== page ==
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. Last Updated: 07/27/2016

Team Finds Cache of Inca Mummies

WASHINGTON -- Thousands of ancient Inca mummies, some bundled together in small groups with their possessions, have been discovered beneath a shantytown near Lima, Peru.

Archaeologists say the find may solve some of the mysteries surrounding the Inca civilization.

So far, researchers have uncovered the remains of 2,200 individuals. More are thought to remain buried.

"The mummies are starting to 'chat' with us, telling some amazing stories," lead archaeologist Guillermo Cock said in a statement.

One of the bundles included some 135 kilograms of raw cotton, the body of an Inca noble and a baby, as well as 70 other items, including food, pottery, animal skins and corn to make a fermented drink known as chicha.

"Mummy bundles are like time capsules from the Inca," said Johan Reinhard, explorer-in-residence at the National Geographic Society. "The huge number of mummies from one period of time provides an unparalleled opportunity for new information about the Incas."

The burials are thought to have occurred between 1480 and 1535, with the site serving as a central cemetery for the Inca, who ruled a powerful South American empire before being conquered by the Spanish.

More than 50,000 artifacts have been retrieved, with many of the individuals -- apparently elite members of Inca society -- still wearing the headdress feathers that marked their rank.

Cock said the quantity of burials represents an unprecedented opportunity to solve some of the mysteries of the Inca. The mummies represent a wide spectrum of Inca life, from infants to the elderly and from the very poor to the very rich.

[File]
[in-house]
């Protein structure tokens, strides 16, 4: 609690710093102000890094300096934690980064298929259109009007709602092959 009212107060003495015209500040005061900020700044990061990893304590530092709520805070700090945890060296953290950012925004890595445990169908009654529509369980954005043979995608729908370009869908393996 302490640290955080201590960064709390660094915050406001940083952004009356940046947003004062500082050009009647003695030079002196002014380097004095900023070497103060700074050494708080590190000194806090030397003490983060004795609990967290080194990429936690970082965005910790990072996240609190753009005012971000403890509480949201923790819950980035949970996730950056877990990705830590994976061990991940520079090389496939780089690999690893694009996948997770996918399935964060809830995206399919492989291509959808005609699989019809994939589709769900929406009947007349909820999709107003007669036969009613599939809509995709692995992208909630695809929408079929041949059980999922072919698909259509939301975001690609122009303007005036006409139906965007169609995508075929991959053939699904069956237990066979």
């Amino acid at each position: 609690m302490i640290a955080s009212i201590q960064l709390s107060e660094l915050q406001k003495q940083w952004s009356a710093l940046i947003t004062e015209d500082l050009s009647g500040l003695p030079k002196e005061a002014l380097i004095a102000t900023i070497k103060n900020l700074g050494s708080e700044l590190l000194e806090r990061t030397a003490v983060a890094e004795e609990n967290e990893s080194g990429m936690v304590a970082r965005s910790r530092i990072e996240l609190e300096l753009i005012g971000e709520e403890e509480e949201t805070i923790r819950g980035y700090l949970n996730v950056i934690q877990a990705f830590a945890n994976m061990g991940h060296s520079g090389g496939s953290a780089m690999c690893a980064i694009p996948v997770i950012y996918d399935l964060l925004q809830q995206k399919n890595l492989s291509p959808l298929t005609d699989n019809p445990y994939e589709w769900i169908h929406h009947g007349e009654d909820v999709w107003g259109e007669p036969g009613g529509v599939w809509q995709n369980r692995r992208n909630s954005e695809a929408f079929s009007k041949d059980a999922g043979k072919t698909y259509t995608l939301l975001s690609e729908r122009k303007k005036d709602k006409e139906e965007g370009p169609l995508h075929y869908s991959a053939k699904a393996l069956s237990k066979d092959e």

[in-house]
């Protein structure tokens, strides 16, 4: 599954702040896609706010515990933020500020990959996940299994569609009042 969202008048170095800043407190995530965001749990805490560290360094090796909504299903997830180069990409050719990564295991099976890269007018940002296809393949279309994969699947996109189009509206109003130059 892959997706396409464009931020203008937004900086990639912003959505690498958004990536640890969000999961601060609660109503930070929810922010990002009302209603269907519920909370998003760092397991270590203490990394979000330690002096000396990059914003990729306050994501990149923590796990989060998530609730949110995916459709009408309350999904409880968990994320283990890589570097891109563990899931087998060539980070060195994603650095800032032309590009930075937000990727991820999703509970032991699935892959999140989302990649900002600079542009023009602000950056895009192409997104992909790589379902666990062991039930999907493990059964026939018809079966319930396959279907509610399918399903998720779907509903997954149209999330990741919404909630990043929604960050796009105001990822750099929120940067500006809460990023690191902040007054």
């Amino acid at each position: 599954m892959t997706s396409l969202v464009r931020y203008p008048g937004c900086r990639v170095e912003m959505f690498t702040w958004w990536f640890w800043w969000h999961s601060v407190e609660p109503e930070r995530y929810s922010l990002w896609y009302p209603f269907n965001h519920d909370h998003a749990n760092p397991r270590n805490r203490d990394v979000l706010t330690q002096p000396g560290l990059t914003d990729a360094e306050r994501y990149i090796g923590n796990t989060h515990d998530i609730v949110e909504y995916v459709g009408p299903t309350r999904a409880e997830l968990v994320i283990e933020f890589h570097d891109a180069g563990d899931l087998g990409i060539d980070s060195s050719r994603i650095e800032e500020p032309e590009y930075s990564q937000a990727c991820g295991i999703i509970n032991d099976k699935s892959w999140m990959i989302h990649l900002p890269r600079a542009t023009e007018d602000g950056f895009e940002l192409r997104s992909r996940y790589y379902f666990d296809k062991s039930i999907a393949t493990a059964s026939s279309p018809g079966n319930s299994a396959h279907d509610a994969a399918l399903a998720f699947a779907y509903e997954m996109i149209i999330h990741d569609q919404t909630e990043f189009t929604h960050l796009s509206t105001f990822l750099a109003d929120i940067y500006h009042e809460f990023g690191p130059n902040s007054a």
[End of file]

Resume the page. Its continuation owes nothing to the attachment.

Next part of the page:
Previous information on Inca culture has come from scatterings of burials, most of only a few individuals, not enough to allow many firm conclusions about Inca ways.

Cock and his team have worked for three years, trying to stay ahead of development in the area known to archaeologists as Puruchuco-Huaquerones. It is called Tupac Amaru by the 1,240 families living there. People began to settle there in 1989 after fleeing guerrilla activity in the Peruvian highlands.

Development of the shantytown is releasing thousands of gallons a day of liquids, including sewage, into the streets, where it can seep into the burials below, damaging mummies that have been well-preserved for nearly 500 years.

According to National Geographic, archaeologists transformed the town into a dig, turning the narrow streets into trenches. Bridges had to be built for people to cross the streets in front of their makeshift homes. Many of them went to work on the project.

A few mummy bundles were first discovered at Puruchuco in 1956, but the site was not explored. In 1985 some 70 test pits were excavated and 24 burials reported. Cock and his team of up to 18 specialists, mostly Peruvians, began work there in 1999, supported by National Geographic.

At Cock's lab in Lima, physical anthropologists from the United States and Canada are examining bones and other remains to try to learn more about these people, their health, what kind of work they did and how they died.

While there are thought to be hundreds of bodies remaining, Cock has no immediate plans for more digs in Puruchuco, as houses cover most of the untapped areas.